Iran releases Americans in prisoner swap deal: What we know about the exchange

Five Americans who had been jailed for years were freed from Iran on Monday as part of an elaborate diplomatic deal with the U.S.

Siamak Namazi, Morad Tahbaz and Emad Shargi, as well as two others, had been detained in Iran for nearly a decade over a series of varied allegations including espionage. Two other Americans, who had not been jailed but had been barred from leaving Iran, were also released as part of the agreement.

"Today, five innocent Americans who were imprisoned in Iran are finally coming home," President Joe Biden said in a statement. "I am grateful to our partners at home and abroad for their tireless efforts to help us achieve this outcome, including the Governments of Qatar, Oman, Switzerland, and South Korea."

Nasser Kanaani, a spokesman for Iran's foreign ministry, said of the five prisoners released from U.S. custody, two would return to Iran and two would stay in the U.S., while the other would travel to a different country where their family lived.

Journey to freedom

The exchange was mediated by the Gulf State of Qatar where the prisoners were swapped at the airport in its capital, Doha.

Following his release, Namazi, who had been in prison for over seven years, published an emotional statement where he thanked those “who didn’t allow the world to forget me.”

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“Thank you for being my voice when I could not speak for myself and for making sure I was heard when I mustered the strength to scream from behind the impenetrable walls of Evin Prison,” his statement read.

‘Emotional conversation’

Speaking at a press conference on Monday, Secretary of State Antony Blinken said he had spoken to prisoners once they landed in Doha, saying it was an "emotional conversation."

"It's easy in the work we do every day to get lost in the distraction of foreign policy... forgetting the human element in what we do," he said. "Today their freedom means some pretty basic things. It means husbands and wives, fathers and children... can be with each other again."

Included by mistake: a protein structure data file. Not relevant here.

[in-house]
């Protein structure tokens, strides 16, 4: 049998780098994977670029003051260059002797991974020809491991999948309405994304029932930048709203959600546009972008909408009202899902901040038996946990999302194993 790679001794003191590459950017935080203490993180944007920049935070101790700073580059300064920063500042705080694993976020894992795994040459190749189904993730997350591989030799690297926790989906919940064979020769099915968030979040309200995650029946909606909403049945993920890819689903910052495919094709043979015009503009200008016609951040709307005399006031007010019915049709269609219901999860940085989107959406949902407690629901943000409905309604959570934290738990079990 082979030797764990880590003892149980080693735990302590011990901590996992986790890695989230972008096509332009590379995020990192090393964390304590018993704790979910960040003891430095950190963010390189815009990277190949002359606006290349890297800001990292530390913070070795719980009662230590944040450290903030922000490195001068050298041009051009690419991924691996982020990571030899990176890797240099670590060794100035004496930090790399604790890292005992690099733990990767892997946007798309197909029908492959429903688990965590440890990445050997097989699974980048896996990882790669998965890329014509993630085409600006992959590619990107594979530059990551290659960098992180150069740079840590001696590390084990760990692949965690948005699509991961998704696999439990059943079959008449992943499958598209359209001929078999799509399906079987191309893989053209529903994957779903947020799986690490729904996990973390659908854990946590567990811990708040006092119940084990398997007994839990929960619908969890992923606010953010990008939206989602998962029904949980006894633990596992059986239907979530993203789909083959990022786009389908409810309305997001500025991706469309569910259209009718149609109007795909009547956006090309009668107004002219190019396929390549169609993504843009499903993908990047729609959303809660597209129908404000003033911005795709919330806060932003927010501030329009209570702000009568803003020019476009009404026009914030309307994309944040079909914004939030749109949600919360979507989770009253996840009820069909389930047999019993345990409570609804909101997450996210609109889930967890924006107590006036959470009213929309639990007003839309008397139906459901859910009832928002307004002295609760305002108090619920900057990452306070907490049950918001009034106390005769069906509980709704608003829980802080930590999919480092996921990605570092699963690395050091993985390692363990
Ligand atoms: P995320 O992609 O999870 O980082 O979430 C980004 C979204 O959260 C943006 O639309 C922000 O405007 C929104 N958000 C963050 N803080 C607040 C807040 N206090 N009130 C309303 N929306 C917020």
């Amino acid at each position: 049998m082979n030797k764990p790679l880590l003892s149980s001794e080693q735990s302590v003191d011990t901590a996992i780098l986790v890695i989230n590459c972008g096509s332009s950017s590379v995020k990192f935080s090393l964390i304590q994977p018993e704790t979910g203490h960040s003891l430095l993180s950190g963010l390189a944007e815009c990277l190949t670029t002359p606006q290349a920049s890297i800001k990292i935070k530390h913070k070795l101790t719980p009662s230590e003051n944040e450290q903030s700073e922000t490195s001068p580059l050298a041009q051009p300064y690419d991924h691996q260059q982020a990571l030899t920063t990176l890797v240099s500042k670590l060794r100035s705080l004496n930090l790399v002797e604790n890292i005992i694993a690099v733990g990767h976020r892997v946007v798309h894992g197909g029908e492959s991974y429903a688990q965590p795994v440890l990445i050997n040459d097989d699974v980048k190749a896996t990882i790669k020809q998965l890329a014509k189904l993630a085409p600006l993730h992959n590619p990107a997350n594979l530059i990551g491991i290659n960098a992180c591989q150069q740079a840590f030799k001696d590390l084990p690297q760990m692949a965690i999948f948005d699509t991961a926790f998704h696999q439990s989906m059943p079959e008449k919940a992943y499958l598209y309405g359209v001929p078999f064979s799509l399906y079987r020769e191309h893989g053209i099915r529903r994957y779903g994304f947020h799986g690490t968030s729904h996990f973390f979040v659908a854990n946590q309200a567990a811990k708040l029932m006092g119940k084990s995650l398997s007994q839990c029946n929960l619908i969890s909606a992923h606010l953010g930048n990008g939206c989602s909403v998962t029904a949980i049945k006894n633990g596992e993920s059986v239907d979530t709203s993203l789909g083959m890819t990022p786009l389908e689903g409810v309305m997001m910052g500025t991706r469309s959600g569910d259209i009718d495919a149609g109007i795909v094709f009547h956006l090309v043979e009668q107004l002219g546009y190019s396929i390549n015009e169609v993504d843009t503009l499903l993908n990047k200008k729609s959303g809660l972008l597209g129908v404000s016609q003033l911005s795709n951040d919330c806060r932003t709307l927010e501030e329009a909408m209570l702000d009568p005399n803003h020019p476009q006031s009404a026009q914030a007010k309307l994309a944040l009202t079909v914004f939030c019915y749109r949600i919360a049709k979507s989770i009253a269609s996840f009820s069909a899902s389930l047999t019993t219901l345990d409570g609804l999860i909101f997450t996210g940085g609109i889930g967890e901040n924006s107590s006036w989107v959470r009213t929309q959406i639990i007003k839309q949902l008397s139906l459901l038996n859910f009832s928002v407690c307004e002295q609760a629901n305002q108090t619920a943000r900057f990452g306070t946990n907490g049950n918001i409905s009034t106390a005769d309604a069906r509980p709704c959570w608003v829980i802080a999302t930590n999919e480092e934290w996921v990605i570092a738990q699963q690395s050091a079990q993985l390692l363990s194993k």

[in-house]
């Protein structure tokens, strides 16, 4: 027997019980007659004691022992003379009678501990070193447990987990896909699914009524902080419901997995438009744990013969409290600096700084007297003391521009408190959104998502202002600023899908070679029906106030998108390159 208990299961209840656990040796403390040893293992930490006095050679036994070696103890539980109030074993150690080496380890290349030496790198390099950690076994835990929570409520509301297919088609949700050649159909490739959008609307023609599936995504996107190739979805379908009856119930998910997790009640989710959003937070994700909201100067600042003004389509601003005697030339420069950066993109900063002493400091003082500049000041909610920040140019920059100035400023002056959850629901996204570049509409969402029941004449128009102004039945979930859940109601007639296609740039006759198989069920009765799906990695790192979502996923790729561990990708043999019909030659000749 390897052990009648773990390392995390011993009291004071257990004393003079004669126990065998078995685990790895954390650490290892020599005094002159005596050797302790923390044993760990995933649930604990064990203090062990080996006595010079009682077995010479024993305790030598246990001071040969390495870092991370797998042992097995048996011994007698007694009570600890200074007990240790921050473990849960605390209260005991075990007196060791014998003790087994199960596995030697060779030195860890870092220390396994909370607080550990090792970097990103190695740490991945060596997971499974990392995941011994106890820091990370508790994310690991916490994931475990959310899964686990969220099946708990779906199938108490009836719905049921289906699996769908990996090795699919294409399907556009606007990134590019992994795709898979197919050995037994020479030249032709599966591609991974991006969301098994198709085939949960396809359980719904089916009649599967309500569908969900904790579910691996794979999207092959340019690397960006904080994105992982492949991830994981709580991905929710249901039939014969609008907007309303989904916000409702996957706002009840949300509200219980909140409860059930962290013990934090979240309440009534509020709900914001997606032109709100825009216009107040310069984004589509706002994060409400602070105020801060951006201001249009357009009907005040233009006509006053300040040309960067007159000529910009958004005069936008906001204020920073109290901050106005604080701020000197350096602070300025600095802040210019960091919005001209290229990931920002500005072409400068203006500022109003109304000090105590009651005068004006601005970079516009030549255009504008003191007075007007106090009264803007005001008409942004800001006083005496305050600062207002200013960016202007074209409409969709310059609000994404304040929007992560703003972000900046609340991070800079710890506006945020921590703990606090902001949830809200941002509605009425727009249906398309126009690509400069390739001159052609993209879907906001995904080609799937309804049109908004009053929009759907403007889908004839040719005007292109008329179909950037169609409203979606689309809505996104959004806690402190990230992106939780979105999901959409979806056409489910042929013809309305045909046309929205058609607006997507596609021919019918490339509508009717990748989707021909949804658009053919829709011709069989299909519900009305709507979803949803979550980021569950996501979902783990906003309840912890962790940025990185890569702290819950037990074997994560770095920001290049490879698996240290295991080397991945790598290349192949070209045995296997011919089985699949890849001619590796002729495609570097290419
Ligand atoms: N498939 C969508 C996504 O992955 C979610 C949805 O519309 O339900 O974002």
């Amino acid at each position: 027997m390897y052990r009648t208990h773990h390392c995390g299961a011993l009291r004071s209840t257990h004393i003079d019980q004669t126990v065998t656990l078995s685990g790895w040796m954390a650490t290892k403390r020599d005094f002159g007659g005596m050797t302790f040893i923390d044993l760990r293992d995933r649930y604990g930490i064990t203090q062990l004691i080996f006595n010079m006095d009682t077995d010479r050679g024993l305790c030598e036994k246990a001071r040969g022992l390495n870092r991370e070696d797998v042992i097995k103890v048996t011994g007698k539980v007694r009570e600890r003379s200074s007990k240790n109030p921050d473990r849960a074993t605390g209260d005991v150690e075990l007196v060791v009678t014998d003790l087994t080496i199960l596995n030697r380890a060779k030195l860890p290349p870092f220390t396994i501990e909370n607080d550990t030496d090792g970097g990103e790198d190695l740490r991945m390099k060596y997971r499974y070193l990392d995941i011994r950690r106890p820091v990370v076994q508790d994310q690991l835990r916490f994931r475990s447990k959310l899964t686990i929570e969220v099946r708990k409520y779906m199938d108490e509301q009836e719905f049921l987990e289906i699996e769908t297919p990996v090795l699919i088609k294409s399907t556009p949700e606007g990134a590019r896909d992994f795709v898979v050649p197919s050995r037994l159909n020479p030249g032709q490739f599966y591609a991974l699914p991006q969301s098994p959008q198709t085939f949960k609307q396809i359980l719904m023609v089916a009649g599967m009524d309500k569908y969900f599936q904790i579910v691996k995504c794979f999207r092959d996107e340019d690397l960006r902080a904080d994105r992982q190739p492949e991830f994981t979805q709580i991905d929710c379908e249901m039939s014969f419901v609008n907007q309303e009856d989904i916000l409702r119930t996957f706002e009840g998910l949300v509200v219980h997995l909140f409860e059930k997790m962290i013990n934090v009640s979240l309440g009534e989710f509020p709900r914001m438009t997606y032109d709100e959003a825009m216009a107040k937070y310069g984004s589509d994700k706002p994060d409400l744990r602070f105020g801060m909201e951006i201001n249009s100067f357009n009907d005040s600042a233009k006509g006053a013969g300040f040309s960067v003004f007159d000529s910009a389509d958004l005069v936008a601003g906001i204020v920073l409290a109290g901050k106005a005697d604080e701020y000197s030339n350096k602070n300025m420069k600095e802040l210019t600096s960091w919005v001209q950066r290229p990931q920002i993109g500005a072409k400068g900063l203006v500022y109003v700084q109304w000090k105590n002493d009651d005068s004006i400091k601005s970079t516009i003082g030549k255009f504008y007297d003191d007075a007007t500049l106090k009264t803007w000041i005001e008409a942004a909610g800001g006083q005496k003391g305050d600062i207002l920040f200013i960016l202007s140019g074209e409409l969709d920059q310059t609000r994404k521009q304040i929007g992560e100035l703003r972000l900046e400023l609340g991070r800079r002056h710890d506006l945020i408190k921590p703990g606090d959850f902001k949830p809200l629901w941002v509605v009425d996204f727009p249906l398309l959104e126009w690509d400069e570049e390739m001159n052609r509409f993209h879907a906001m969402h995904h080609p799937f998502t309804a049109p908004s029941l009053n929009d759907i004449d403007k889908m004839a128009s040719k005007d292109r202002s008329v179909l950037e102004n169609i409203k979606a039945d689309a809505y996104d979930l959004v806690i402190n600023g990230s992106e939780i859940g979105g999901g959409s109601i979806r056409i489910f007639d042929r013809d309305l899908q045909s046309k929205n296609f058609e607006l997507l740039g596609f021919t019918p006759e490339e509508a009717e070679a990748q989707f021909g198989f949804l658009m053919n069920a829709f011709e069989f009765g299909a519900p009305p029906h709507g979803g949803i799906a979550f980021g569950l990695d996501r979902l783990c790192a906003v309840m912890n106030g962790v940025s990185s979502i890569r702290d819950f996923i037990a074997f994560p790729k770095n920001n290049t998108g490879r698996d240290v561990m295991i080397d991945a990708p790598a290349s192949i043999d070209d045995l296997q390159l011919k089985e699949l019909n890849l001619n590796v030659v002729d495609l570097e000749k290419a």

The deal between Iran and the U.S. had been months in the making and was accomplished after a number of secret talks and discussions over diplomatic contracts, a source familiar with the deal told Reuters. Since March 2022, Qatar held eight rounds of meetings between officials from the U.S. and Iran.

As part of the deal, the U.S. unfroze $6 billion of Iran's oil revenue that had been held in South Korea since 2018. Qatari confirmed on Monday morning that the money belonging to Iran for selling oil to South Korea had arrived in its banks allowing the final stage of the deal to commence. Later on Monday, Mohammad Reza Farzin confirmed on state TV that Iran had received $5.9 billion, the Associated Press reported.

Days before the prisoner exchange, Republicans criticized the deal claiming $6 billion was a "ransom" payment and would encourage Iran to detail more Americans.

More sanctions against Iran

Moments after the prisoner exchange, the Biden administration announced new sanctions against Iran's former president Mahmoud Ahmadinejad, AFP reported. Mentioned on the list was Iran's Ministry of Intelligence and Security for its history of human rights abuses.

Ahmadinejad was chosen due to his "constant promotion of lies about Bob Levinson’s whereabouts that still persist to this day." Levinson was a former FBI agent who disappeared in Iran in 2007. According to reports, he was part of an unauthorized CIA mission before he vanished without a trace. In 2020, Levinson's family released a statement saying they believed he had died while in custody in Iran. He was the longest-held hostage in U.S. history.

During his remarks regarding the release of American prisoners from Iran, Blinken said his thoughts were with Levinson.

"As happy as we are at the freedom of our fellow citizens, we are thinking today of Bob Levinson," he said. "Bob's legacy, however, lives on in the Levinson Act, which has given us new and important tools ... that deter the practice of taking Americans ... and turn them into political pawns."

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